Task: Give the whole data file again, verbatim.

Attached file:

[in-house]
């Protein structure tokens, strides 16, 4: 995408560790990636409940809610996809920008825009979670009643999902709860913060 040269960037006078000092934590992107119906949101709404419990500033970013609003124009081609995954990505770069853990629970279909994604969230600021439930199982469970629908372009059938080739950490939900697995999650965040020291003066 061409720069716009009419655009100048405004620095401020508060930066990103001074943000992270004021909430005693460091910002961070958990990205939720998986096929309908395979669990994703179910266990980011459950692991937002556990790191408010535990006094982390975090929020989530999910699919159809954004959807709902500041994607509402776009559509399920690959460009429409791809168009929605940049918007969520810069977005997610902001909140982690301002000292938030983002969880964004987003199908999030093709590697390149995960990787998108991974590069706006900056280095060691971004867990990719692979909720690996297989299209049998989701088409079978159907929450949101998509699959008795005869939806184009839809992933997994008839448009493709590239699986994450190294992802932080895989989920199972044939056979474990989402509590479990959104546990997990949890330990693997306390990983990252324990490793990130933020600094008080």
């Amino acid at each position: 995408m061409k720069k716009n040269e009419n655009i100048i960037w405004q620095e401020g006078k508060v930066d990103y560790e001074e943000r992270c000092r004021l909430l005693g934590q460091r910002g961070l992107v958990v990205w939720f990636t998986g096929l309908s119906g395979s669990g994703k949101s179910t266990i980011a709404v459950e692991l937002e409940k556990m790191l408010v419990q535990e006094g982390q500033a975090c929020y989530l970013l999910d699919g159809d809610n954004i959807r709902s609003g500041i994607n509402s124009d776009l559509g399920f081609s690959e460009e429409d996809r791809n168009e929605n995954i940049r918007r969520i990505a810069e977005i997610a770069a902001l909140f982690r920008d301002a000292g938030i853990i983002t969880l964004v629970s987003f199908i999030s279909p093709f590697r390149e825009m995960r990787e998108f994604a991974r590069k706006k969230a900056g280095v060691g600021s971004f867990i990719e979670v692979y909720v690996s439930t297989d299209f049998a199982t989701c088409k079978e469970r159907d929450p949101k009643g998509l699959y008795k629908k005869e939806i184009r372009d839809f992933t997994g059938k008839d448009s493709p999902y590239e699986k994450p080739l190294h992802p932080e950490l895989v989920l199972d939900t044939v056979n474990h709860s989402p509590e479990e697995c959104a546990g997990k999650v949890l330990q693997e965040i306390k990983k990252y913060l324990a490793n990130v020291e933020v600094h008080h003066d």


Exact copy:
[in-house]
């Protein structure tokens, strides 16, 4: 995408560790990636409940809610996809920008825009979670009643999902709860913060 040269960037006078000092934590992107119906949101709404419990500033970013609003124009081609995954990505770069853990629970279909994604969230600021439930199982469970629908372009059938080739950490939900697995999650965040020291003066 061409720069716009009419655009100048405004620095401020508060930066990103001074943000992270004021909430005693460091910002961070958990990205939720998986096929309908395979669990994703179910266990980011459950692991937002556990790191408010535990006094982390975090929020989530999910699919159809954004959807709902500041994607509402776009559509399920690959460009429409791809168009929605940049918007969520810069977005997610902001909140982690301002000292938030983002969880964004987003199908999030093709590697390149995960990787998108991974590069706006900056280095060691971004867990990719692979909720690996297989299209049998989701088409079978159907929450949101998509699959008795005869939806184009839809992933997994008839448009493709590239699986994450190294992802932080895989989920199972044939056979474990989402509590479990959104546990997990949890330990693997306390990983990252324990490793990130933020600094008080």
């Amino acid at each position: 995408m061409k720069k716009n040269e009419n655009i100048i960037w405004q620095e401020g006078k508060v930066d990103y560790e001074e943000r992270c000092r004021l909430l005693g934590q460091r910002g961070l992107v958990v990205w939720f990636t998986g096929l309908s119906g395979s669990g994703k949101s179910t266990i980011a709404v459950e692991l937002e409940k556990m790191l408010v419990q535990e006094g982390q500033a975090c929020y989530l970013l999910d699919g159809d809610n954004i959807r709902s609003g500041i994607n509402s124009d776009l559509g399920f081609s690959e460009e429409d996809r791809n168009e929605n995954i940049r918007r969520i990505a810069e977005i997610a770069a902001l909140f982690r920008d301002a000292g938030i853990i983002t969880l964004v629970s987003f199908i999030s279909p093709f590697r390149e825009m995960r990787e998108f994604a991974r590069k706006k969230a900056g280095v060691g600021s971004f867990i990719e979670v692979y909720v690996s439930t297989d299209f049998a199982t989701c088409k079978e469970r159907d929450p949101k009643g998509l699959y008795k629908k005869e939806i184009r372009d839809f992933t997994g059938k008839d448009s493709p999902y590239e699986k994450p080739l190294h992802p932080e950490l895989v989920l199972d939900t044939v056979n474990h709860s989402p509590e479990e697995c959104a546990g997990k999650v949890l330990q693997e965040i306390k990983k990252y913060l324990a490793n990130v020291e933020v600094h008080h003066d």